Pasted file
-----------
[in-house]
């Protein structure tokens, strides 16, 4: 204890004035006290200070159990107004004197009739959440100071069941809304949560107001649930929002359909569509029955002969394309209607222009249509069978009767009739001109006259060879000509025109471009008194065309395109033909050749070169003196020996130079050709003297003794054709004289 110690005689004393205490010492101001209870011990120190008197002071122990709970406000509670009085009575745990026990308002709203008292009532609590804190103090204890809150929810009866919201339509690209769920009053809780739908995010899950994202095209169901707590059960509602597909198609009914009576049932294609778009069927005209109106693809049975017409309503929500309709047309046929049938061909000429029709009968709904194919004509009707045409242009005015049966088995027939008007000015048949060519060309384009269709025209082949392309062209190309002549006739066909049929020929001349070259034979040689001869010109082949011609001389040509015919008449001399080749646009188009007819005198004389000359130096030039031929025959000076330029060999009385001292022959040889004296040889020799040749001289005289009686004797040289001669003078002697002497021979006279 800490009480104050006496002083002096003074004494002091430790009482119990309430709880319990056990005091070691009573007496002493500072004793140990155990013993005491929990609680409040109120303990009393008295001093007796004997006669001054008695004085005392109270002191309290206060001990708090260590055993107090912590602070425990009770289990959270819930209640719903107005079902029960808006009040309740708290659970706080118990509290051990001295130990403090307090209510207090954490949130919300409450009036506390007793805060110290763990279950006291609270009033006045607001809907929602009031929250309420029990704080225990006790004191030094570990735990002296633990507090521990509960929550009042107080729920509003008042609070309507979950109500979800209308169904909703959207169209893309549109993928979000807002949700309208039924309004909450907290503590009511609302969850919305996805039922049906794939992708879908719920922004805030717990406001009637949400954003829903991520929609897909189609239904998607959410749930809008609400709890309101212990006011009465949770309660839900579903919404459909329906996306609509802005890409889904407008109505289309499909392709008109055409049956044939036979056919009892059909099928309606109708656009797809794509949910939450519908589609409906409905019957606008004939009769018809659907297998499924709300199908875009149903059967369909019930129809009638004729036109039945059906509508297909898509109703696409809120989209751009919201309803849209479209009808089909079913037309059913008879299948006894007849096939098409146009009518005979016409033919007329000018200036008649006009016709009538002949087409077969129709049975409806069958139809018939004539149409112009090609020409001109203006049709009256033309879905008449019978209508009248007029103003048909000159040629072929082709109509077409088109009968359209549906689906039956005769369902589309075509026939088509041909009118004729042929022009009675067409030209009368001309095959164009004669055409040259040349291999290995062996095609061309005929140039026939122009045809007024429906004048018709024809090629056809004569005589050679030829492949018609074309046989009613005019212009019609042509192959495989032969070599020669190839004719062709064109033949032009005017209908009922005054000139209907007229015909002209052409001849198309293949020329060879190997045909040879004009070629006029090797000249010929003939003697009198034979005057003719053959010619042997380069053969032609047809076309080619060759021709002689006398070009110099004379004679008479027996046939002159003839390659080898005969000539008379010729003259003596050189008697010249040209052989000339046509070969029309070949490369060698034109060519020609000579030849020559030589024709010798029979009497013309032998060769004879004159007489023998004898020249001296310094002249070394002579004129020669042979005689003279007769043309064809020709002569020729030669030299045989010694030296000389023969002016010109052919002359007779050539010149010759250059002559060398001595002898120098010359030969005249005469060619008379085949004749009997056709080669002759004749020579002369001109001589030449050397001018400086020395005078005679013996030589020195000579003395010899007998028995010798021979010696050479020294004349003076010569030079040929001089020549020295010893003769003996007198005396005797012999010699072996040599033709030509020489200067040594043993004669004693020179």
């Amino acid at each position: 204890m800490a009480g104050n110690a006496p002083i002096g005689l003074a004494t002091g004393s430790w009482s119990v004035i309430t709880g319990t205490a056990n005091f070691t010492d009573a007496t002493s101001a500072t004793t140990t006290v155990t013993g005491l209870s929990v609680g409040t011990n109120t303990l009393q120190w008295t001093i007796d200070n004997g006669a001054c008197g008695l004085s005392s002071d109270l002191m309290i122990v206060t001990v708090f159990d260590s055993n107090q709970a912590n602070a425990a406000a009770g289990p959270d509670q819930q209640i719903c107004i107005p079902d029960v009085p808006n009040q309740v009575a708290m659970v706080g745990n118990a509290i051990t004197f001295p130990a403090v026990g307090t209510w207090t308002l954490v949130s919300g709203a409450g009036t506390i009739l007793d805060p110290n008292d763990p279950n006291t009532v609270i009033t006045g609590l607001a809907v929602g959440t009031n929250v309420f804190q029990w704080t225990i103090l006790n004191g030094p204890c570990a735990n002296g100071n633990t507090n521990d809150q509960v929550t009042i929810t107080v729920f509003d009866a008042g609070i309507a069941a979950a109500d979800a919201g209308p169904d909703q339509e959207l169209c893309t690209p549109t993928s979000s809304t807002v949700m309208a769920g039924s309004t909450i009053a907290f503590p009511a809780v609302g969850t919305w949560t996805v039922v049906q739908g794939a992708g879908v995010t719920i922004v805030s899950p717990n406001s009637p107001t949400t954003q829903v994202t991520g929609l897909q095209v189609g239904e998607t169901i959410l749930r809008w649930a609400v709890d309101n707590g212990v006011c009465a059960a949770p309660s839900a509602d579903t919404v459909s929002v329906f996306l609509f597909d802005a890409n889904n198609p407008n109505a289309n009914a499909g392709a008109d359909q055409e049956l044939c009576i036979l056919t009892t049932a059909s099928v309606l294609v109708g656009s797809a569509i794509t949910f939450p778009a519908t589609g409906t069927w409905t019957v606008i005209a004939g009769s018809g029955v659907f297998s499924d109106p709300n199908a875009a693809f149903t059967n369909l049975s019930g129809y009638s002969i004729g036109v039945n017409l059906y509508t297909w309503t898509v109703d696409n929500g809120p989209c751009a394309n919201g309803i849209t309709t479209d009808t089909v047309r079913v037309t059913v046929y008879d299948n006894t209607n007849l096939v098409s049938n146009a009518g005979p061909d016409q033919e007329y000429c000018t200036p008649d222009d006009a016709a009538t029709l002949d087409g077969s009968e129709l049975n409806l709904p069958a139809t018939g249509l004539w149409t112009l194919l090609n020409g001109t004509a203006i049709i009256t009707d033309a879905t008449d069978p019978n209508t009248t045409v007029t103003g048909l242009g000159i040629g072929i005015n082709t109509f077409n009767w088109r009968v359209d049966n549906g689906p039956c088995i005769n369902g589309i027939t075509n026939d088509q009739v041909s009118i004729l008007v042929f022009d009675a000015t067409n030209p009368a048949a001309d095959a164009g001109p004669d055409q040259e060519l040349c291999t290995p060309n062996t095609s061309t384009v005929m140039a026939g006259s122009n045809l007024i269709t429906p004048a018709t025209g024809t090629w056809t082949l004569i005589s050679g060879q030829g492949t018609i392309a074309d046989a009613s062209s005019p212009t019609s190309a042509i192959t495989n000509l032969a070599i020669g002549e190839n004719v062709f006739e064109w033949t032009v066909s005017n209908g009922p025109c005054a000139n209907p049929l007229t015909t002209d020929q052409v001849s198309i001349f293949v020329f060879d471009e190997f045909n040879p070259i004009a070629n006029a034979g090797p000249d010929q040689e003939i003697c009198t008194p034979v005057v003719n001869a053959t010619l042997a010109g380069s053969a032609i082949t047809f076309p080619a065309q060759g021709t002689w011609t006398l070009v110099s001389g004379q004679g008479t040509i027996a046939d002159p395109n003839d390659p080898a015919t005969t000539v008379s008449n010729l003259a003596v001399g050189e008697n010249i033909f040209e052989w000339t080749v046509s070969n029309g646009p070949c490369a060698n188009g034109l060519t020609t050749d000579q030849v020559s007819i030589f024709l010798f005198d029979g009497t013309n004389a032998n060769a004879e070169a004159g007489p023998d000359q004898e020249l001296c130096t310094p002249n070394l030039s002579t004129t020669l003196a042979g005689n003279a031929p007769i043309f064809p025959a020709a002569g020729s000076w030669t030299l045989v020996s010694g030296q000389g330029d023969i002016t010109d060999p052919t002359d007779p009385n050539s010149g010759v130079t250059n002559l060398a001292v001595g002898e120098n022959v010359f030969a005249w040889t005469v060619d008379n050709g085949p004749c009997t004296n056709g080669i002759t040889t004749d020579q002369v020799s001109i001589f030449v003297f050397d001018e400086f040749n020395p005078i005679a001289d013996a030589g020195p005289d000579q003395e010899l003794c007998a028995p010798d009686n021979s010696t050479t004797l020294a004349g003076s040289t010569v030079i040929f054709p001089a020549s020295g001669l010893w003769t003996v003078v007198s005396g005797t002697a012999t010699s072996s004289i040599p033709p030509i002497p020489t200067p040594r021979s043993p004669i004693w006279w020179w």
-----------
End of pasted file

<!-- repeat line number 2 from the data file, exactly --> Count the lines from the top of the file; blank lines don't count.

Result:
């Protein structure tokens, strides 16, 4: 204890004035006290200070159990107004004197009739959440100071069941809304949560107001649930929002359909569509029955002969394309209607222009249509069978009767009739001109006259060879000509025109471009008194065309395109033909050749070169003196020996130079050709003297003794054709004289 110690005689004393205490010492101001209870011990120190008197002071122990709970406000509670009085009575745990026990308002709203008292009532609590804190103090204890809150929810009866919201339509690209769920009053809780739908995010899950994202095209169901707590059960509602597909198609009914009576049932294609778009069927005209109106693809049975017409309503929500309709047309046929049938061909000429029709009968709904194919004509009707045409242009005015049966088995027939008007000015048949060519060309384009269709025209082949392309062209190309002549006739066909049929020929001349070259034979040689001869010109082949011609001389040509015919008449001399080749646009188009007819005198004389000359130096030039031929025959000076330029060999009385001292022959040889004296040889020799040749001289005289009686004797040289001669003078002697002497021979006279 800490009480104050006496002083002096003074004494002091430790009482119990309430709880319990056990005091070691009573007496002493500072004793140990155990013993005491929990609680409040109120303990009393008295001093007796004997006669001054008695004085005392109270002191309290206060001990708090260590055993107090912590602070425990009770289990959270819930209640719903107005079902029960808006009040309740708290659970706080118990509290051990001295130990403090307090209510207090954490949130919300409450009036506390007793805060110290763990279950006291609270009033006045607001809907929602009031929250309420029990704080225990006790004191030094570990735990002296633990507090521990509960929550009042107080729920509003008042609070309507979950109500979800209308169904909703959207169209893309549109993928979000807002949700309208039924309004909450907290503590009511609302969850919305996805039922049906794939992708879908719920922004805030717990406001009637949400954003829903991520929609897909189609239904998607959410749930809008609400709890309101212990006011009465949770309660839900579903919404459909329906996306609509802005890409889904407008109505289309499909392709008109055409049956044939036979056919009892059909099928309606109708656009797809794509949910939450519908589609409906409905019957606008004939009769018809659907297998499924709300199908875009149903059967369909019930129809009638004729036109039945059906509508297909898509109703696409809120989209751009919201309803849209479209009808089909079913037309059913008879299948006894007849096939098409146009009518005979016409033919007329000018200036008649006009016709009538002949087409077969129709049975409806069958139809018939004539149409112009090609020409001109203006049709009256033309879905008449019978209508009248007029103003048909000159040629072929082709109509077409088109009968359209549906689906039956005769369902589309075509026939088509041909009118004729042929022009009675067409030209009368001309095959164009004669055409040259040349291999290995062996095609061309005929140039026939122009045809007024429906004048018709024809090629056809004569005589050679030829492949018609074309046989009613005019212009019609042509192959495989032969070599020669190839004719062709064109033949032009005017209908009922005054000139209907007229015909002209052409001849198309293949020329060879190997045909040879004009070629006029090797000249010929003939003697009198034979005057003719053959010619042997380069053969032609047809076309080619060759021709002689006398070009110099004379004679008479027996046939002159003839390659080898005969000539008379010729003259003596050189008697010249040209052989000339046509070969029309070949490369060698034109060519020609000579030849020559030589024709010798029979009497013309032998060769004879004159007489023998004898020249001296310094002249070394002579004129020669042979005689003279007769043309064809020709002569020729030669030299045989010694030296000389023969002016010109052919002359007779050539010149010759250059002559060398001595002898120098010359030969005249005469060619008379085949004749009997056709080669002759004749020579002369001109001589030449050397001018400086020395005078005679013996030589020195000579003395010899007998028995010798021979010696050479020294004349003076010569030079040929001089020549020295010893003769003996007198005396005797012999010699072996040599033709030509020489200067040594043993004669004693020179």